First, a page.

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Olde Chicago Antiques
3110 N. Kedzie Ave.; 773-935-1200
SAVE Enter the airplane-hangar-size warehouse of this European antique importer and start hunting for bargains. Around for more than 30 years yet somehow still a secret, Olde Chicago is mainly a wholesale source for high-quality 19th-century furniture. But the business happily sells directly to the public and, on a recent visit, we were stunned at some of the prices: an oak clawfoot table with six red-upholstered chairs was selling for $450; a complete dining set (four chairs, round table with leaf, and tall china cabinet) for $650; and a matching pair of beautiful marble-topped wood cabinets from the 1920s for $3,150. The hours are limited (Tuesday through Saturday from 10 a.m. to 5 p.m.) and you’ll have to ask for prices. But, believe us, your efforts will be grandly rewarded.
Thomas Jolly Antiques
124 W. Kinzie St.; 312-595-0018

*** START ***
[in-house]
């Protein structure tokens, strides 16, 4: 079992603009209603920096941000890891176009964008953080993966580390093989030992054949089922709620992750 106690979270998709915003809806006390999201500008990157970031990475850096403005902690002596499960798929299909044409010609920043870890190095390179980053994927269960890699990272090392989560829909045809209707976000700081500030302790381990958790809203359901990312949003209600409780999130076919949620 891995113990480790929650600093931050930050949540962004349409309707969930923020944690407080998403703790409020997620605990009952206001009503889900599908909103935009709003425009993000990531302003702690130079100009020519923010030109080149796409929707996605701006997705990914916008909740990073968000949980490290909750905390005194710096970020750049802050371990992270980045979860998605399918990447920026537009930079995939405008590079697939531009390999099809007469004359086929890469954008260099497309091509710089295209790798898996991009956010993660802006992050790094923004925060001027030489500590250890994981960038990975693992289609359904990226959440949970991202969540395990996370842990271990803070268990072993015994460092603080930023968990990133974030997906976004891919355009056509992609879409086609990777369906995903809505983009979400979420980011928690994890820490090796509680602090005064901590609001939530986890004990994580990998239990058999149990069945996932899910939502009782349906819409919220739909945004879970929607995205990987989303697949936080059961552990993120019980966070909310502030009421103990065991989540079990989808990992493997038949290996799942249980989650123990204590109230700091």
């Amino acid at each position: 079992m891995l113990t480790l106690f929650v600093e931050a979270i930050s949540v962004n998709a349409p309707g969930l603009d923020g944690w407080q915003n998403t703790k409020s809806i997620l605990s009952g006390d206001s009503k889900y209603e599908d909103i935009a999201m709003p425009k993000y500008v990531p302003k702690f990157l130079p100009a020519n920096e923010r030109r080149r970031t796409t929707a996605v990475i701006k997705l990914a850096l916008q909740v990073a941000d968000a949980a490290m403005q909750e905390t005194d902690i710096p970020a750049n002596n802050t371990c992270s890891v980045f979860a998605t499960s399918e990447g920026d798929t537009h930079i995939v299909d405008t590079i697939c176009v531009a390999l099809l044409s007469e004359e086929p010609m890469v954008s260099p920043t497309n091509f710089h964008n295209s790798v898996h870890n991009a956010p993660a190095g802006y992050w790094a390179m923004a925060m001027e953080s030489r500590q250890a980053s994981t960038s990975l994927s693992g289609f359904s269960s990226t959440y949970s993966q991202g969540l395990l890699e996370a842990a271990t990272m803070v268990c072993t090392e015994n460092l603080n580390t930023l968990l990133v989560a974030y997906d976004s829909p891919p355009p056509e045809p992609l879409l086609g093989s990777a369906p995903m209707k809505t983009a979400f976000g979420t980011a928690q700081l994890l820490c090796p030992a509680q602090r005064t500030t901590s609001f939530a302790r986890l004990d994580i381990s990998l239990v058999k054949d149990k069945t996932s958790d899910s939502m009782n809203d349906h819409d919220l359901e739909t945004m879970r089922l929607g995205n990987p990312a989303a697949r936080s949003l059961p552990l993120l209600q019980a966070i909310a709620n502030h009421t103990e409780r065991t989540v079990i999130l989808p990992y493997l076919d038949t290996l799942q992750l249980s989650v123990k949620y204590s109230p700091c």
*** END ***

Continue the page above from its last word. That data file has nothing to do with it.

SPLURGE The furniture at Thomas Jolly is not for everybody: it’s mostly English, French, and Italian from the 18th and 19th centuries. But if you’ve ever had the urge to try a Marie Antoinette look, this is the place to go for flawlessly restored period pieces with Jolly’s youthful approach to an often intimidating design tradition. The shop—jam-packed but the polar opposite of your typical dusty antiques warehouse—is set up in a way to help those with a modern sensibility see the possibilities: somehow two chairs that wouldn’t look out of place at Versailles make sense under a midcentury Italian spiral glass chandelier. The pristine antiques come from estate sales and trips to Europe, including a 19th-century French writing table ($5,400) and a rare Russian crystal chandelier ($12,000). Best of all, Jolly’s fascinating explanations of his own merchandise make browsing a lesson in style.